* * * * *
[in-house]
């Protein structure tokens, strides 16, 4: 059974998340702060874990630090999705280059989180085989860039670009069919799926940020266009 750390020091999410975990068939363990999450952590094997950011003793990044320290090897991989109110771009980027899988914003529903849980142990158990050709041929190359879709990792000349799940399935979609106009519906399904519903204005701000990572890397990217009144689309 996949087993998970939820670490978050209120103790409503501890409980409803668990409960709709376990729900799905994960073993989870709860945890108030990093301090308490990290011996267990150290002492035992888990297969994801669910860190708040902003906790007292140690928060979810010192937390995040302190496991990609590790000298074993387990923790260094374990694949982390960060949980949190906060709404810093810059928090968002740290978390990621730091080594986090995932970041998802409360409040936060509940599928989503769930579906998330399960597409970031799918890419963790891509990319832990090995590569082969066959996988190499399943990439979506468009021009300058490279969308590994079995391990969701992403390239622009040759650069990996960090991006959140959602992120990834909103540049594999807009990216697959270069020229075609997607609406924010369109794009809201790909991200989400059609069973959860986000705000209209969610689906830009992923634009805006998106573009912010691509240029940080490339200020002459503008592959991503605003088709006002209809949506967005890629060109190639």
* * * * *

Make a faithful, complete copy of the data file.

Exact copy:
[in-house]
């Protein structure tokens, strides 16, 4: 059974998340702060874990630090999705280059989180085989860039670009069919799926940020266009 750390020091999410975990068939363990999450952590094997950011003793990044320290090897991989109110771009980027899988914003529903849980142990158990050709041929190359879709990792000349799940399935979609106009519906399904519903204005701000990572890397990217009144689309 996949087993998970939820670490978050209120103790409503501890409980409803668990409960709709376990729900799905994960073993989870709860945890108030990093301090308490990290011996267990150290002492035992888990297969994801669910860190708040902003906790007292140690928060979810010192937390995040302190496991990609590790000298074993387990923790260094374990694949982390960060949980949190906060709404810093810059928090968002740290978390990621730091080594986090995932970041998802409360409040936060509940599928989503769930579906998330399960597409970031799918890419963790891509990319832990090995590569082969066959996988190499399943990439979506468009021009300058490279969308590994079995391990969701992403390239622009040759650069990996960090991006959140959602992120990834909103540049594999807009990216697959270069020229075609997607609406924010369109794009809201790909991200989400059609069973959860986000705000209209969610689906830009992923634009805006998106573009912010691509240029940080490339200020002459503008592959991503605003088709006002209809949506967005890629060109190639």